* A tetrahedral number is that generated by counting dots arranged as triangular arrays in sheets, starting with one at its apex and with each successive sheet adding one more dot along each side of its array. A 4-dimensional, tetrahedral number is that generated by piling tetrahedra representing successive tetrahedral numbers into a 4-dimensional tetrahedron.


of musical scales is, too, a holistic system.

126 is the sum of the number values of the four types of combinations of the letters A, H and I in EHYEH (AHIH), the Godname of Kether:

A = 1, H = 5, I = 10

1 A + H + I =   16
2 AH + HI + AI + HH =   42
3 AHI + HIH + AHH =   47
4 AHIH =   21
= 126






The number 126 has the remarkable property that it is the arithmetic mean of the first 26 triangular numbers, where 26 is the number value of the Godname YAHWEH:

These properties show how EHYEH and YAHWEH prescribe the number of repeated Pythagorean intervals between the notes of the eight Church musical modes.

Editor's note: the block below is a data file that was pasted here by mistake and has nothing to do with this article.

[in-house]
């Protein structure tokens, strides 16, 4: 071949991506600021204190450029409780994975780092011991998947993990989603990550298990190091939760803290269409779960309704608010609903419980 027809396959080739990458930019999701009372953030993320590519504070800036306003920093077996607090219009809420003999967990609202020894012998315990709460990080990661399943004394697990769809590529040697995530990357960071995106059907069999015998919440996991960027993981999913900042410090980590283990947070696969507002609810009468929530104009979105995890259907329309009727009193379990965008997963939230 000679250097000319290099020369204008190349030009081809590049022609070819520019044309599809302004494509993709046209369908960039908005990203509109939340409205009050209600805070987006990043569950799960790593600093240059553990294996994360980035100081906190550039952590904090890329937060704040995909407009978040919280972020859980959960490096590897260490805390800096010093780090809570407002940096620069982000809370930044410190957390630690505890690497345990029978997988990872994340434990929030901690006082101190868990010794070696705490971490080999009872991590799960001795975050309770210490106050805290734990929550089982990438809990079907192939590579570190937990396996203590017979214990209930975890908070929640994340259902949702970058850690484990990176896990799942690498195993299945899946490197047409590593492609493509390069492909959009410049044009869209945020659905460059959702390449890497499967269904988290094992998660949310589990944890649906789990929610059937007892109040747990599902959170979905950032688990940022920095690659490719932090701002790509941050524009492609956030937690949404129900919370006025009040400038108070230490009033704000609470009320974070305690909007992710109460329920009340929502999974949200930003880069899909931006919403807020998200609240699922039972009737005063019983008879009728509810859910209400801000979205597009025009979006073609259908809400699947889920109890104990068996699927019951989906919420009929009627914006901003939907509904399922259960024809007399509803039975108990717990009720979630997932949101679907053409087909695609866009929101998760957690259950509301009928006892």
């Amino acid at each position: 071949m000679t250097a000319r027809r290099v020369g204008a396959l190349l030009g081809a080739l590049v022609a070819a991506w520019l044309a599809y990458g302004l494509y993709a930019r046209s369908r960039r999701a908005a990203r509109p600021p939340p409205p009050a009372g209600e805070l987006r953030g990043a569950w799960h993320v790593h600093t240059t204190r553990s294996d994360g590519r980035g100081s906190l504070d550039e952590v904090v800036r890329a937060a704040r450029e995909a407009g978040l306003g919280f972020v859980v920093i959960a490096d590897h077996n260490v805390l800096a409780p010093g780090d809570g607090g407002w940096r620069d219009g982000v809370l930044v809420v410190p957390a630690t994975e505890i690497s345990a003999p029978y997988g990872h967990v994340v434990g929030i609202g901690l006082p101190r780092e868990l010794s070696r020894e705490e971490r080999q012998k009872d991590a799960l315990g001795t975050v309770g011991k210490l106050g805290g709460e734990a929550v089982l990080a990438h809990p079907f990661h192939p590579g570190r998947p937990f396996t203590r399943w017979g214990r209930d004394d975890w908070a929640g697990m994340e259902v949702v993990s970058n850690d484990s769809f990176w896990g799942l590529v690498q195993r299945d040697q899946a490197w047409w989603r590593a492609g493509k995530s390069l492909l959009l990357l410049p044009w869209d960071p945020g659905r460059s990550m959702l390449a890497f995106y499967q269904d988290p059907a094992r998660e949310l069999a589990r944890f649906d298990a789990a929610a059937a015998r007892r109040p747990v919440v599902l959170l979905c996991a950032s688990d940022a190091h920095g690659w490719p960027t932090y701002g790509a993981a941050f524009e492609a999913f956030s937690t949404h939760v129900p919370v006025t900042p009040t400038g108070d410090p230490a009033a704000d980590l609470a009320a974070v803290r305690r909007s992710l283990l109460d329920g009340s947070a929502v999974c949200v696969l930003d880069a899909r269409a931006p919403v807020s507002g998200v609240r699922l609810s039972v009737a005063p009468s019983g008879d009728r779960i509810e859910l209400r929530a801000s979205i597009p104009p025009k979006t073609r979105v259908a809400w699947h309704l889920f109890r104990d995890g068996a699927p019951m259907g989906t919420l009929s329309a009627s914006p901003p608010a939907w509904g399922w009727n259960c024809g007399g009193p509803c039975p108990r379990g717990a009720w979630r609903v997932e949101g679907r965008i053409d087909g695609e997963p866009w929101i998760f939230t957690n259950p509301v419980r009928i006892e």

As the axis of the triakis tetrahedron is made up of two edges and three vertices of triangles, that is, five geometrical elements, (137–5=132) geometrical elements surround this axis. Of these, six are its vertices, leaving (132–6=126) geometrical elements that are not vertices of the

polyhedron. This is how EHYEH (“I am”) prescribes the number of extra geometrical elements needed to build the triakis tetrahedron, starting from its eight vertices and its central axis. The 126 elements correspond to the


126 repetitions of the Pythagorean intervals of the eight Church modes, whilst the eight vertices of the triakis tetrahedron correspond to the eight Pythagorean notes in the Dorian and Hypomixolydian modes that lie on the axis of the spherical distribution of their 50 notes (see Fig. 1). The triakis tetrahedron is the polyhedral counterpart of this representation of the Pythagorean interval composition of the Church modes.

2. The human skeleton